Eminent domain is a niche area of law that requires lawyers familiar with its unique requirements and procedures. It is the government’s power to take—condemn—property for a public use, so long as the government pays just compensation to the owner. The attorneys at Willoughby Humphrey & D’Antoni have extensive experience representing both the governmental agencies taking property as well as the private landowners whose property is being taken. We’ve worked on numerous complex acquisitions of commercial, residential, and special use properties where just compensation at issue ranged from the hundreds of thousands to millions of dollars.
Condemnation can take many forms. The government can acquire property outright, or it can take a more limited right in property such as an easement or right-of-way. The property might be used for highway projects, new government buildings, public works, utilities, parks, or any number of projects. And federal, state, and local governments have the power to condemn property.
Governments seeking to condemn property must follow certain procedures, including giving proper notice to the landowner, obtaining an appraisal of the property, making an offer based upon the appraisal, and undertaking reasonable and diligent efforts to negotiate a settlement. Landowners have their own obligations as well, such as allowing the government to enter the property for the purposes of making a survey, determining the location of improvements, and making an appraisal.
This process must be done right. Our condemnation & eminent domain attorneys help governments exercise their powers the right way and advise landowners if the government has not followed the right procedures.
If the government and landowner do not reach a settlement, then the government issues a condemnation notice. The parties have a right to a jury trial, and the law allows condemnation trials to take precedence over all other civil cases. The landowner may also challenge the government’s right to condemn, which will automatically place any condemnation proceedings on a temporary hold.
Litigating a condemnation case requires special skills and knowledge. We have successfully tried these cases to verdict. The trials involve complex issues including real estate valuation, zoning, permitting, engineering, and land use. We work with experienced experts across all disciplines to maximize value for landowners or prove that the government offered just compensation.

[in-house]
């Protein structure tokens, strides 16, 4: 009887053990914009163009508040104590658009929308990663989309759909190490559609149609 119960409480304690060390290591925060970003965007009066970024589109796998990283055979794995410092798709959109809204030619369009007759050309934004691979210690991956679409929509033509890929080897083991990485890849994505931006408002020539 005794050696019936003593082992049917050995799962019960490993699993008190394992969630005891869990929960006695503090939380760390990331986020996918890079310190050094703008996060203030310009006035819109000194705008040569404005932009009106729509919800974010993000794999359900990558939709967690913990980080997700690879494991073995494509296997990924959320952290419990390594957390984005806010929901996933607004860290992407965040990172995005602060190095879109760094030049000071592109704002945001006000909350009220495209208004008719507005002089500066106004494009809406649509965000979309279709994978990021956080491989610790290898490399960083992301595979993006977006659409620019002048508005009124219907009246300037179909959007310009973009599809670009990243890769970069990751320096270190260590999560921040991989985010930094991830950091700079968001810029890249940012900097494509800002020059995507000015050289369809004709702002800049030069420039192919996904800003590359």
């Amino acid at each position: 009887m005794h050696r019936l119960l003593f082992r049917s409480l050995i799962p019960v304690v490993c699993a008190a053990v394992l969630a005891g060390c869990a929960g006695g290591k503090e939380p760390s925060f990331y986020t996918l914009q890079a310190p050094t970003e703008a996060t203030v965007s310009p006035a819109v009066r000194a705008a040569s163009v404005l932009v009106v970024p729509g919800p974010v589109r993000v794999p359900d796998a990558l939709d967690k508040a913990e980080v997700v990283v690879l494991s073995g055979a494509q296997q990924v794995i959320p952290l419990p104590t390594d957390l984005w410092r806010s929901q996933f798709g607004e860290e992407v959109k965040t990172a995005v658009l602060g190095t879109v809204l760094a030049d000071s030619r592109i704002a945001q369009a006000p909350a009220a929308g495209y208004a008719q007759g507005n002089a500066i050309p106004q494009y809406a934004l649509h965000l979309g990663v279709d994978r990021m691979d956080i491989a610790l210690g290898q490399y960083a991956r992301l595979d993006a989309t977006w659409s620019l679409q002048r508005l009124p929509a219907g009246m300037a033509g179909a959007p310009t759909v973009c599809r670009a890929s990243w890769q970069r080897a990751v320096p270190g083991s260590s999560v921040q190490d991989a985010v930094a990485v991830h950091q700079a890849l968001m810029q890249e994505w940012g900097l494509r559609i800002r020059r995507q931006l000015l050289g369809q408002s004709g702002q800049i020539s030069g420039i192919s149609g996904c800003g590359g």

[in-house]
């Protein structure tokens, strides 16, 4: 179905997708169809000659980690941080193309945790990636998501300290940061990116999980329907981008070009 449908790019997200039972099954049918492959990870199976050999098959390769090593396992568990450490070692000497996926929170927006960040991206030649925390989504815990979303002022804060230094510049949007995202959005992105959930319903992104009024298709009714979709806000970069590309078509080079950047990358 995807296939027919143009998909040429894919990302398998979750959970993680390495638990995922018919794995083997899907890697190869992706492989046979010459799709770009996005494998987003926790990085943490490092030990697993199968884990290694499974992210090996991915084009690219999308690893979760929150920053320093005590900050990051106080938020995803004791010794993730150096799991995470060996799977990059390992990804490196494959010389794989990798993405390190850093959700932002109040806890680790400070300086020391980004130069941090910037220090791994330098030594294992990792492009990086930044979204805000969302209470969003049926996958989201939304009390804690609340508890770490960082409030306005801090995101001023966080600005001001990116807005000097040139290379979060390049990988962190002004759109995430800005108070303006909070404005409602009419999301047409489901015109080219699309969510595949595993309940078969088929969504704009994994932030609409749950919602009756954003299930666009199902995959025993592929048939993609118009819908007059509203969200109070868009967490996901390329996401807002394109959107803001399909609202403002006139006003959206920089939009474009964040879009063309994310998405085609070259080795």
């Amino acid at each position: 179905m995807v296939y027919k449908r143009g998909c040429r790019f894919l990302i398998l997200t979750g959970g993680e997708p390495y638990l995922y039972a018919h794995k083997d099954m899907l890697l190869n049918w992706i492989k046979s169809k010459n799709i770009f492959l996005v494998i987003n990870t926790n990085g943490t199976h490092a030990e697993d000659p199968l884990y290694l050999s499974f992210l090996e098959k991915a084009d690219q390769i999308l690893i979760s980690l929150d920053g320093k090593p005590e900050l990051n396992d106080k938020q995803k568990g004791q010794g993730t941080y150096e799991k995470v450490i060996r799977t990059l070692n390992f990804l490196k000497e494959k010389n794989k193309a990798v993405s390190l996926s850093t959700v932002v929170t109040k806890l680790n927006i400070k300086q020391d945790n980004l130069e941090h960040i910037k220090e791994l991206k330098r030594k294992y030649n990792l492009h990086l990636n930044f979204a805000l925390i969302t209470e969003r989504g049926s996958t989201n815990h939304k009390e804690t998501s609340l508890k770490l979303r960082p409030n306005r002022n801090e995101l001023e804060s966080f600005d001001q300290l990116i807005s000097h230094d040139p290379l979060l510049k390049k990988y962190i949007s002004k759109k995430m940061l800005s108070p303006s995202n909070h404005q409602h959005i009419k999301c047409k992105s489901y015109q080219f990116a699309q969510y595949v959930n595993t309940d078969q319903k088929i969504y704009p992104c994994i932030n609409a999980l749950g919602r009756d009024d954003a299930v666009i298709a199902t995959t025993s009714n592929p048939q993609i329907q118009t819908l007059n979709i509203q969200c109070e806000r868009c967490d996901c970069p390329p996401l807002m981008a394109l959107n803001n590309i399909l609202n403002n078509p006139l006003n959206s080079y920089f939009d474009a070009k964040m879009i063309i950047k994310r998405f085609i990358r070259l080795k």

The court or the jury will determine what constitutes just compensation for the property. The government must pay interest on that amount running from the date it filed the condemnation notice. And South Carolina law allows landowners to recover their attorneys’ fees and costs in some instances. These are important considerations for both condemning governments and landowners, and we advise on how they may impact a case.
A government can take property without exercising formal eminent domain powers. This can happen when the government intrudes on, damages, or restricts access to property without issuing a condemnation notice. It can also happen when governmental regulations and ordinances impair a landowner’s use and enjoyment of property. This is known as inverse condemnation.
We have represented governments and landowners in inverse condemnation claims. In these cases, the first issue is whether the government’s action was a “taking.” If it was, then the landowner can seek compensation.
The lawyers at Willoughby Humphrey & D’Antoni can advise you in all these situations, so let us help you through the maze that this work can become.
Use the form below to contact Willoughby Humphrey & D’Antoni to see how our experience and expertise can help. Our condemnation attorneys and eminent domain attorneys are based in Columbia, SC and Charleston, SC.